434030 Dendrimers for Oil Dispersion: Atomistic and Coarse-Grained Molecular Dynamics Investigations of Dendrimer–Hydrocarbon Interactions

Tuesday, November 10, 2015: 2:30 PM
Canyon A (Hilton Salt Lake City Center)
Ryan DeFever, David Barton, Danielle Jacobs and Sapna Sarupria, Chemical and Biomolecular Engineering, Clemson University, Clemson, SC

Dendrimers are a class of branched macromolecules with generational growth that have been explored for applications in fields including water purification, drug delivery and light harvesting. Dendrimers offer desirable properties, such as precise control of the size, shape, and chemical functionality of the molecule. Applications such as oil dispersion and water purification extensively involve dendrimers interactions with aromatic and linear hydrocarbons. A detailed description of the interactions between dendrimers and hydrocarbons can assist researchers in selecting and tuning dendrimer properties for specific applications.

We used a combination of all-atom and coarse-grained (CG) molecular dynamics (MD) simulations to investigate the interactions between dendrimers and hydrocarbons. All of our studies focused on polyamidoamine (PAMAM) dendrimers. All-atom MD simulations with explicit water were used to investigate the mechanistic details of association of a model aromatic hydrocarbon guest molecule, naphthalene (NPH), with 3rd – 6thgeneration (G3–G6) dendrimers. We find that the mechanism of NPH association with the dendrimers is similar for G3–G6 dendrimers. For all dendrimer generations, we observe NPH–NPH interactions which appear to promote NPH association with the dendrimers. NPH associates at a distance from the dendrimer center that is accessible to the water solvent. However, we observe dendrimer branches form local pocket-like structures around NPH molecules associated with the dendrimers. These pockets provide a local environment around NPH that is protected from water. When we studied the effect of increasing the NPH concentration, we found no clear saturation point, but instead observed a transition to NPH molecules aggregating together on the dendrimers.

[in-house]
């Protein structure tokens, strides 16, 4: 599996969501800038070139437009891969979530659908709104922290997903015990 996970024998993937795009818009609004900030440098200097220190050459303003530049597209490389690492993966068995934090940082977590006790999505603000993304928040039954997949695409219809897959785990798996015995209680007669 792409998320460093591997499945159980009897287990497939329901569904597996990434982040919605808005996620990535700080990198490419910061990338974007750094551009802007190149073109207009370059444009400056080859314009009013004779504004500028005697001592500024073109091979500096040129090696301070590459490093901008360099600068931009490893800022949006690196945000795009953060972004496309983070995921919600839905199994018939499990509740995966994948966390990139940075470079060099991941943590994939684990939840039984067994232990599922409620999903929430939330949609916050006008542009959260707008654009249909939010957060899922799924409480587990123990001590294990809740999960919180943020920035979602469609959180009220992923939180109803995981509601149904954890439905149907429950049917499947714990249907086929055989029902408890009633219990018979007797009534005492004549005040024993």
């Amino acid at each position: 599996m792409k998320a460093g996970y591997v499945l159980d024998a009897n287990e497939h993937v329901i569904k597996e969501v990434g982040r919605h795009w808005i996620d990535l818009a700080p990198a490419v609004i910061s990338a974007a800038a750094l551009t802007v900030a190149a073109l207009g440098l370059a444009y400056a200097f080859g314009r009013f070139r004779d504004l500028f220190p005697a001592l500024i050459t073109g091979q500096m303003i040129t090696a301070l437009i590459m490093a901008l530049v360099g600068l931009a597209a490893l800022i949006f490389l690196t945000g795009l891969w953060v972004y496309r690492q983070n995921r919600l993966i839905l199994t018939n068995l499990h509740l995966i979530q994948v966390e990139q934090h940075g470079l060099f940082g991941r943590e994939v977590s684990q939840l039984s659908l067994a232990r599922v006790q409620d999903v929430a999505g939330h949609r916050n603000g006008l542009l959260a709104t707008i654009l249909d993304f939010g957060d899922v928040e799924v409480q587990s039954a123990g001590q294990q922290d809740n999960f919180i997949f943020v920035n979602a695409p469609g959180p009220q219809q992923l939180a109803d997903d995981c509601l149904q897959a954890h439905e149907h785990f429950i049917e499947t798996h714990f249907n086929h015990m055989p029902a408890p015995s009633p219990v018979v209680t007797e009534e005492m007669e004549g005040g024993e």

Motivated by our observations of NPH aggregation on the dendrimers and experiments that have shown large aggregates of dendrimers when dendrimers are in solution with linear hydrocarbons, we performed CG simulations of two dendrimers in solution with octane. The two dendrimers appeared to aggregate via the hydrophobic interactions between droplets of octane inside each of the dendrimers. We calculate the dendrimer–dendrimer potential of mean force (PMF) for two dendrimers in water both with and without octane molecules to show the extent to which the dendrimer aggregation is driven by the hydrophobic interactions of the octane molecules. Since the dendrimer aggregates observed in experiments are much larger than a few dendrimers, we performed simulations of the dendrimers at the octane–water interface.

Our results highlight the importance of considering both dendrimer–guest and guest–guest interactions when designing dendrimers for a variety of applications. We report results from atomistic and CG simulations of dendrimers, examining the mechanistic details of dendrimer–hydrocarbon interactions through the behavior of dendrimers at water–hydrocarbon interfaces.

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